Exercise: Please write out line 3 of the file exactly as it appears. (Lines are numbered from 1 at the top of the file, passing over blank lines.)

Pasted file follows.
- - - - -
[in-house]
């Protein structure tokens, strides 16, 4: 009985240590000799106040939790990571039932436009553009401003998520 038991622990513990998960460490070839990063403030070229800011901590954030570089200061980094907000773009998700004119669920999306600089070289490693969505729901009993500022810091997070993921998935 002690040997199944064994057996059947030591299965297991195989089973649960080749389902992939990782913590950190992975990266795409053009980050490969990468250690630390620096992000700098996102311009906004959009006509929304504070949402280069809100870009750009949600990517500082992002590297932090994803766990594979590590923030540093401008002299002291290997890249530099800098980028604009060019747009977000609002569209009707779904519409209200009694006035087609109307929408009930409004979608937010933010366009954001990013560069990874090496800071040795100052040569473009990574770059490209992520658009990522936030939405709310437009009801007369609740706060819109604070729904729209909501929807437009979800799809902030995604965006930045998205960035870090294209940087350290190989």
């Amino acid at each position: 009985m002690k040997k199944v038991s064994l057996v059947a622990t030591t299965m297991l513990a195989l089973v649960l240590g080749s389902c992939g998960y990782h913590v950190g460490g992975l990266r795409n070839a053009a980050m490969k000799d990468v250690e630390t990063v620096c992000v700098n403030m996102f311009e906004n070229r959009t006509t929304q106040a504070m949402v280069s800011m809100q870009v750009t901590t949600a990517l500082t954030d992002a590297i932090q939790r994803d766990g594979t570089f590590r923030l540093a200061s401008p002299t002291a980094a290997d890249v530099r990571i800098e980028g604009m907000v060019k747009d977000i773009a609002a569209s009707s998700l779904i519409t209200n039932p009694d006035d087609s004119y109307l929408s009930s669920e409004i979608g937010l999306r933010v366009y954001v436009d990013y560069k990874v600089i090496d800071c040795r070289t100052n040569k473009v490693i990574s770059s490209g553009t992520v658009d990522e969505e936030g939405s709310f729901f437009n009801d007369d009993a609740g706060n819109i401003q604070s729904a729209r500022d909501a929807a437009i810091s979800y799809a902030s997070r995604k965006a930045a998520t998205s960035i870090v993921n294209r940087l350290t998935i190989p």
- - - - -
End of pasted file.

């Amino acid at each position: 009985m002690k040997k199944v038991s064994l057996v059947a622990t030591t299965m297991l513990a195989l089973v649960l240590g080749s389902c992939g998960y990782h913590v950190g460490g992975l990266r795409n070839a053009a980050m490969k000799d990468v250690e630390t990063v620096c992000v700098n403030m996102f311009e906004n070229r959009t006509t929304q106040a504070m949402v280069s800011m809100q870009v750009t901590t949600a990517l500082t954030d992002a590297i932090q939790r994803d766990g594979t570089f590590r923030l540093a200061s401008p002299t002291a980094a290997d890249v530099r990571i800098e980028g604009m907000v060019k747009d977000i773009a609002a569209s009707s998700l779904i519409t209200n039932p009694d006035d087609s004119y109307l929408s009930s669920e409004i979608g937010l999306r933010v366009y954001v436009d990013y560069k990874v600089i090496d800071c040795r070289t100052n040569k473009v490693i990574s770059s490209g553009t992520v658009d990522e969505e936030g939405s709310f729901f437009n009801d007369d009993a609740g706060n819109i401003q604070s729904a729209r500022d909501a929807a437009i810091s979800y799809a902030s997070r995604k965006a930045a998520t998205s960035i870090v993921n294209r940087l350290t998935i190989p």